What to Look for in an Investor Real Estate Agent

Real estate agents come in all shapes and specialties. Some have a preference for relocation clients, others prefer to work only in one or two specific neighborhoods.

But what if you’re looking to find a real estate agent for investors? Being able to tell you the after-repair value of a property or project the cap rate for the rental downtown takes a specialist’s eye.

An investor real estate agent has the knowledge of rehabbing and rental markets needed to ensure the investment property you’re eyeing makes good “cents.”

Investor Real Estate Pros at Gilpin Realty

Our team of Snohomish real estate professionals at Gilpin Realty has extensive experience in the rental, rehab, and investment property market. We can help guide you through your investment property journey, whether it’s your first flip or your latest project.

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What exactly makes a real estate agent ‘investor-friendly’

When shopping around for an “investor-friendly” real estate agent, you’ll want to confirm that they have the needed expertise to guide you through your purchase.

These are some of the skills that we recommend looking for in your real estate agent when searching for the perfect investment property.

1.   Knowledge of off-market properties

The savviest of savvy investment real estate agents always have a pulse on what will be coming on the market soon.

With Zillow, Redfin, and many other homebuying apps opening up the floodgates to data from the MLS, it’s a serious advantage to connect with an agent who is aware of opportunities that have yet to be made public.

Usually, an investor-friendly agent will have a relationship with a wholesaler who seeks to provide homeowners with cash offers. These could be distressed sales or just homeowners trying to move quickly without all of the pomp and circumstance of going on the market.

An agent with knowledge of off-market investment properties provides you with more options in seeking your next investment.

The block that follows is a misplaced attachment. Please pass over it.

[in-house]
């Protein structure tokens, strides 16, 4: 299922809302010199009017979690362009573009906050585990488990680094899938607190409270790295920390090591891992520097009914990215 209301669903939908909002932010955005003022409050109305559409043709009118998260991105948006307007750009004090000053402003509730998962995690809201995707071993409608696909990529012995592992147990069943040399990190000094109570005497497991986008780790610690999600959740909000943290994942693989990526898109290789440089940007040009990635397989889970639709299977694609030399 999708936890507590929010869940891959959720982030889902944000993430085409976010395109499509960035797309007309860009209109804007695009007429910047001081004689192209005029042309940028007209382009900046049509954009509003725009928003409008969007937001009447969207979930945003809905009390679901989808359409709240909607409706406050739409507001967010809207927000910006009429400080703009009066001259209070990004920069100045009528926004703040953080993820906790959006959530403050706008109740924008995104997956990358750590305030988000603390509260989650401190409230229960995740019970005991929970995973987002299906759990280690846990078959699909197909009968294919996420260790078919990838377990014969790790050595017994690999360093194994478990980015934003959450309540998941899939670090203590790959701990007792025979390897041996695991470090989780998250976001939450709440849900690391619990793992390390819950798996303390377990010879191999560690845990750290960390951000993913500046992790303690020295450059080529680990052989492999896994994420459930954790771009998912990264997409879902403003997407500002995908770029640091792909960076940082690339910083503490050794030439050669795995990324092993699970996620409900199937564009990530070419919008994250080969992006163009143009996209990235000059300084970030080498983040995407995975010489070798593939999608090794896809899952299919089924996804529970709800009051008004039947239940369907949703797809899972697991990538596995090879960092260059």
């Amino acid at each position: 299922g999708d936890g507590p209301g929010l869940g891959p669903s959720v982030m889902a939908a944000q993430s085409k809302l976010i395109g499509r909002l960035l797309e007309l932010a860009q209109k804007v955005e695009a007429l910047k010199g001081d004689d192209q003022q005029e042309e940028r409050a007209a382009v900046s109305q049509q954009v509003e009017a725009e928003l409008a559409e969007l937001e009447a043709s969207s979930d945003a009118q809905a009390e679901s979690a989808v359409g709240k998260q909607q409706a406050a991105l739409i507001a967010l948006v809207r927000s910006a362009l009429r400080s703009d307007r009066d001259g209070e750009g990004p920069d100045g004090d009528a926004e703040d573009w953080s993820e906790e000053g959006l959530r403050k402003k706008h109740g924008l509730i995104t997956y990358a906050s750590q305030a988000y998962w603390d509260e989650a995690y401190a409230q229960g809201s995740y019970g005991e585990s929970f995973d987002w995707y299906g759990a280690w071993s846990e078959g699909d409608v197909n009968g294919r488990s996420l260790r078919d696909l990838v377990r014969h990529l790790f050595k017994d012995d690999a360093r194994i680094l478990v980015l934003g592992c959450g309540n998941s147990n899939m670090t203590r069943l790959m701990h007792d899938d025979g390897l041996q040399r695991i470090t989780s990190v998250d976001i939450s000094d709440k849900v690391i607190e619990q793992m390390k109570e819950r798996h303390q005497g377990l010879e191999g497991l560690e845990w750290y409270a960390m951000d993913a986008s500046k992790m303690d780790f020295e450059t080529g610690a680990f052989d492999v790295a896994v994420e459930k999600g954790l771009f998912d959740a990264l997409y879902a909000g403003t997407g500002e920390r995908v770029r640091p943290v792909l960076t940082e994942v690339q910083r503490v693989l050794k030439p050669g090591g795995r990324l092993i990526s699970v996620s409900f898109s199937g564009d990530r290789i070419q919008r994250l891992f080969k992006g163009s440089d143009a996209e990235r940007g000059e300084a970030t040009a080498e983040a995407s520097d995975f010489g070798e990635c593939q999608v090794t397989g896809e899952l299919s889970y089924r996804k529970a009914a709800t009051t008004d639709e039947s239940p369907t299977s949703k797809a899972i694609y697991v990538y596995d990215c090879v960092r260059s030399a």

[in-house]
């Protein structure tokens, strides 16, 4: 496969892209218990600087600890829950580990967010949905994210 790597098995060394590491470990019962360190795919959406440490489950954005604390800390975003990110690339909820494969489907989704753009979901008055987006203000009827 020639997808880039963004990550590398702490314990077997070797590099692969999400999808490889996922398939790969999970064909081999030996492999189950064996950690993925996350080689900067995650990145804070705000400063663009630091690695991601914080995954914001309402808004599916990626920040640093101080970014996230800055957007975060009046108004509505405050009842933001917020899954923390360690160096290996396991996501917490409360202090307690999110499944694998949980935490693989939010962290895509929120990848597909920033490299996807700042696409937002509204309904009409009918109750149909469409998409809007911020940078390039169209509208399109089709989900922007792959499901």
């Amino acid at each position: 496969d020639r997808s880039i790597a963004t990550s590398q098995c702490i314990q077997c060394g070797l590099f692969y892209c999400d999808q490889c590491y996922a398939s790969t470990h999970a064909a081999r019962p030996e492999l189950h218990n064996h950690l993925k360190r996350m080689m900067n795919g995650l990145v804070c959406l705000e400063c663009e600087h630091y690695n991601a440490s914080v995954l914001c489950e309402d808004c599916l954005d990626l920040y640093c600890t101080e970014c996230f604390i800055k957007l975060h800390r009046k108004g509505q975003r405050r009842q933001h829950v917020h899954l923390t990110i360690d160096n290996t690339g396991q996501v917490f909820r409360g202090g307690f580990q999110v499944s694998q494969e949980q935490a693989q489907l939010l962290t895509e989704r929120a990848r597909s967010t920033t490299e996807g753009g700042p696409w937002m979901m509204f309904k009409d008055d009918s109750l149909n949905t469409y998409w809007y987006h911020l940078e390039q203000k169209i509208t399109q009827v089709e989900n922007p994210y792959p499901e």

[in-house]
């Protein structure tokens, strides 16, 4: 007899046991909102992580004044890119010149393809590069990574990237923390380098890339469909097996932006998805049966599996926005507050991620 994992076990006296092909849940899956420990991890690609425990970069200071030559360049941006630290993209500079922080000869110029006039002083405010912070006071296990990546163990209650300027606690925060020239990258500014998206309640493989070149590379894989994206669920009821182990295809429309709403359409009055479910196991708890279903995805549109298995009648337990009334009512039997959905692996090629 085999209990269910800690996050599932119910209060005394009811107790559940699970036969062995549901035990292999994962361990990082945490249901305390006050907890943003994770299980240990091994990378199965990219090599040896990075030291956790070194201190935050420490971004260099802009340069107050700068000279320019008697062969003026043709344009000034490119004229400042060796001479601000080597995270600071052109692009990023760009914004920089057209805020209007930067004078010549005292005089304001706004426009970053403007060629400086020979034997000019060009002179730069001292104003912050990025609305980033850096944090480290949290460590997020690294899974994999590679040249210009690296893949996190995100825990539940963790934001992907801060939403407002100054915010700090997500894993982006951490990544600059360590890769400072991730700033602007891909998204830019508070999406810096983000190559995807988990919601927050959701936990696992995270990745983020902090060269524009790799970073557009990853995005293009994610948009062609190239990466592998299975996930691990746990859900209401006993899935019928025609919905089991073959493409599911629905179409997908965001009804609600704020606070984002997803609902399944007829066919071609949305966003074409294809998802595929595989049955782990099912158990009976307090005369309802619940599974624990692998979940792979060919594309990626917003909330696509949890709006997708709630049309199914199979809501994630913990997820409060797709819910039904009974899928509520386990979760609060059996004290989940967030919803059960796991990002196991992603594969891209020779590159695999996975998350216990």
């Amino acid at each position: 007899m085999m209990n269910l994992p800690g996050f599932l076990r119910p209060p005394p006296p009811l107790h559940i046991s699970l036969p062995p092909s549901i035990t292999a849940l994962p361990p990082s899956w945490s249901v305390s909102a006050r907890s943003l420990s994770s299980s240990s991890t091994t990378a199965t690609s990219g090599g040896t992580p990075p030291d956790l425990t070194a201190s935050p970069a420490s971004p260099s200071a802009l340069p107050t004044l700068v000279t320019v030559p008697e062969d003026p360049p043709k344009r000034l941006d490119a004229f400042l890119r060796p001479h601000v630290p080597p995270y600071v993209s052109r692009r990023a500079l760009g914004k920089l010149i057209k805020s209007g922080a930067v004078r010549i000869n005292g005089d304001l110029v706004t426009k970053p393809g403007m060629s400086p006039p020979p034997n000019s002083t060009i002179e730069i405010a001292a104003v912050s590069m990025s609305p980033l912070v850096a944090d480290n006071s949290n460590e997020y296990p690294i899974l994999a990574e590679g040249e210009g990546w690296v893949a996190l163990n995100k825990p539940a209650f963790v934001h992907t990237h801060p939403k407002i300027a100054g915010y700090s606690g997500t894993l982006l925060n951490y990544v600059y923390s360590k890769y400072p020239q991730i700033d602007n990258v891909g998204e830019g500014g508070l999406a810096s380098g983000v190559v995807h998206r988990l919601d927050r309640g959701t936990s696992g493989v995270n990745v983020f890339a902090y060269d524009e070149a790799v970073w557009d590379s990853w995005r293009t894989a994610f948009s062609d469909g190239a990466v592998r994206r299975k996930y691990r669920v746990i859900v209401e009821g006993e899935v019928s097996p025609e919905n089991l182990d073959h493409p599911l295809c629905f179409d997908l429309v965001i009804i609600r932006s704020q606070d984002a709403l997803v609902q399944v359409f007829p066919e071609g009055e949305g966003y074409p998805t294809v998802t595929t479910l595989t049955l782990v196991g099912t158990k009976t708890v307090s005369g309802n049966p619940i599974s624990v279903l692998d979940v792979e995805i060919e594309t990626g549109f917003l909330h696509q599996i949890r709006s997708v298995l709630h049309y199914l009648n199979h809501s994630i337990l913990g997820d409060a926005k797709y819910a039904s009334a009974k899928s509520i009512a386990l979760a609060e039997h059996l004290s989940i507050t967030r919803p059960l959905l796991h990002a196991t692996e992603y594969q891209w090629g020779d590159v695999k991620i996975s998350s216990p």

2.   Ability to critically analyze a deal

When working in residential real estate, a deal can be fairly straightforward for a generalist real estate agent to negotiate.

An investor-friendly real estate agent will be considering more factors than just purchase price and loan qualifications. They’ll factor in considerations like:

  • Renovation costs
  • Potential rental income
  • Tax projections
  • More

They’ll also help you consider other factors that you may not have analyzed, like vacancy allowance, projected maintenance, lawn care, repairs, and other capital expenditures.

By analyzing things from a critical point of view, an investor-friendly agent will help you target the sweet spot necessary to make profit on your investment. Where general real estate agents may not notice a hidden cost, a real estate agent for investors will go into the deal with eyes wide open.

3. Savvy in investor jargon

Every sector of real estate has its own unique jargon, but investments come with an even more specialized world of vocabulary.

An agent that knows the ins and outs of real estate investing will be able to easily make sense of the many dimensions of an investment property deal.

Here’s some of the basic terminology to make sure your agent is familiar with:

  • Gross rental yield
  • Internal rate of return (IRR)
  • ARV
  • Net operating income (NOI)
  • Cap rate
  • Gross rent multiplier (GRM)

While we’re not encouraging you to quiz your real estate agent on vocabulary in a classroom-type environment, you should absolutely vet their understanding of these types of critical concepts.